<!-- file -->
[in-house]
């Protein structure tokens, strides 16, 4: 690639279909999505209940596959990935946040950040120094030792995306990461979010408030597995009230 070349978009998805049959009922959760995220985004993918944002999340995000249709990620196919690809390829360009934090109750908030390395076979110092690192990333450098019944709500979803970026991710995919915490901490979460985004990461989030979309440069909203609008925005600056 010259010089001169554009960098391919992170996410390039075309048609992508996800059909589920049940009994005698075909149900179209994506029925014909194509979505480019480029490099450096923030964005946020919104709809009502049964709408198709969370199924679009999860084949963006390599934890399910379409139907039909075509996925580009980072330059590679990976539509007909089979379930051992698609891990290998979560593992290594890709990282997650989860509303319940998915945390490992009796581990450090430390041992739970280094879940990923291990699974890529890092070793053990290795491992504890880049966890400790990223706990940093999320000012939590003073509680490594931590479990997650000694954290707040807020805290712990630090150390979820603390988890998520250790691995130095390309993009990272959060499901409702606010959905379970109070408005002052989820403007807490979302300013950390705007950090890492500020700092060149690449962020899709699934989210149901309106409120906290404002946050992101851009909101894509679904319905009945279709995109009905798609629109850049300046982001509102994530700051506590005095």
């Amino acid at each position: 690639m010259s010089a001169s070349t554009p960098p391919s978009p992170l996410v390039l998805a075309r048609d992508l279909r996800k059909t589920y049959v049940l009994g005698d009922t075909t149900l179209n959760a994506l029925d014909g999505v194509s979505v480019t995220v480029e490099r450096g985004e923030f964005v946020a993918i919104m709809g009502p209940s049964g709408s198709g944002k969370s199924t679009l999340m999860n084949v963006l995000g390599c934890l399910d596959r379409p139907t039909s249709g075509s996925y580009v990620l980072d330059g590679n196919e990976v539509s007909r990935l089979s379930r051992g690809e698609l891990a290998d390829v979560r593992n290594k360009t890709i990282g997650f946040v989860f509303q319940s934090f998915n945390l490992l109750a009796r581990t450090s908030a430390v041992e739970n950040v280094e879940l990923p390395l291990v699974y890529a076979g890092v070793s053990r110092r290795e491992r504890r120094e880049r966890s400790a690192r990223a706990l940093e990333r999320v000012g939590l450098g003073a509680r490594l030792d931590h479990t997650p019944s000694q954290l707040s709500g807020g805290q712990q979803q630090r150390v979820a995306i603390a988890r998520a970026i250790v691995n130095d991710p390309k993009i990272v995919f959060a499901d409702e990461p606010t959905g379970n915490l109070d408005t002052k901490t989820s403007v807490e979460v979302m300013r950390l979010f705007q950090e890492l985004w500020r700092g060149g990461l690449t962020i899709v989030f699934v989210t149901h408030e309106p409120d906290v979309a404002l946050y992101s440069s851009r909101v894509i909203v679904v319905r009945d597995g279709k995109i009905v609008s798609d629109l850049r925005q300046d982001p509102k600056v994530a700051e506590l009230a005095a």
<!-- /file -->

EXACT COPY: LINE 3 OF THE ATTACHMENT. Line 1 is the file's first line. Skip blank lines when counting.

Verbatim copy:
């Amino acid at each position: 690639m010259s010089a001169s070349t554009p960098p391919s978009p992170l996410v390039l998805a075309r048609d992508l279909r996800k059909t589920y049959v049940l009994g005698d009922t075909t149900l179209n959760a994506l029925d014909g999505v194509s979505v480019t995220v480029e490099r450096g985004e923030f964005v946020a993918i919104m709809g009502p209940s049964g709408s198709g944002k969370s199924t679009l999340m999860n084949v963006l995000g390599c934890l399910d596959r379409p139907t039909s249709g075509s996925y580009v990620l980072d330059g590679n196919e990976v539509s007909r990935l089979s379930r051992g690809e698609l891990a290998d390829v979560r593992n290594k360009t890709i990282g997650f946040v989860f509303q319940s934090f998915n945390l490992l109750a009796r581990t450090s908030a430390v041992e739970n950040v280094e879940l990923p390395l291990v699974y890529a076979g890092v070793s053990r110092r290795e491992r504890r120094e880049r966890s400790a690192r990223a706990l940093e990333r999320v000012g939590l450098g003073a509680r490594l030792d931590h479990t997650p019944s000694q954290l707040s709500g807020g805290q712990q979803q630090r150390v979820a995306i603390a988890r998520a970026i250790v691995n130095d991710p390309k993009i990272v995919f959060a499901d409702e990461p606010t959905g379970n915490l109070d408005t002052k901490t989820s403007v807490e979460v979302m300013r950390l979010f705007q950090e890492l985004w500020r700092g060149g990461l690449t962020i899709v989030f699934v989210t149901h408030e309106p409120d906290v979309a404002l946050y992101s440069s851009r909101v894509i909203v679904v319905r009945d597995g279709k995109i009905v609008s798609d629109l850049r925005q300046d982001p509102k600056v994530a700051e506590l009230a005095a």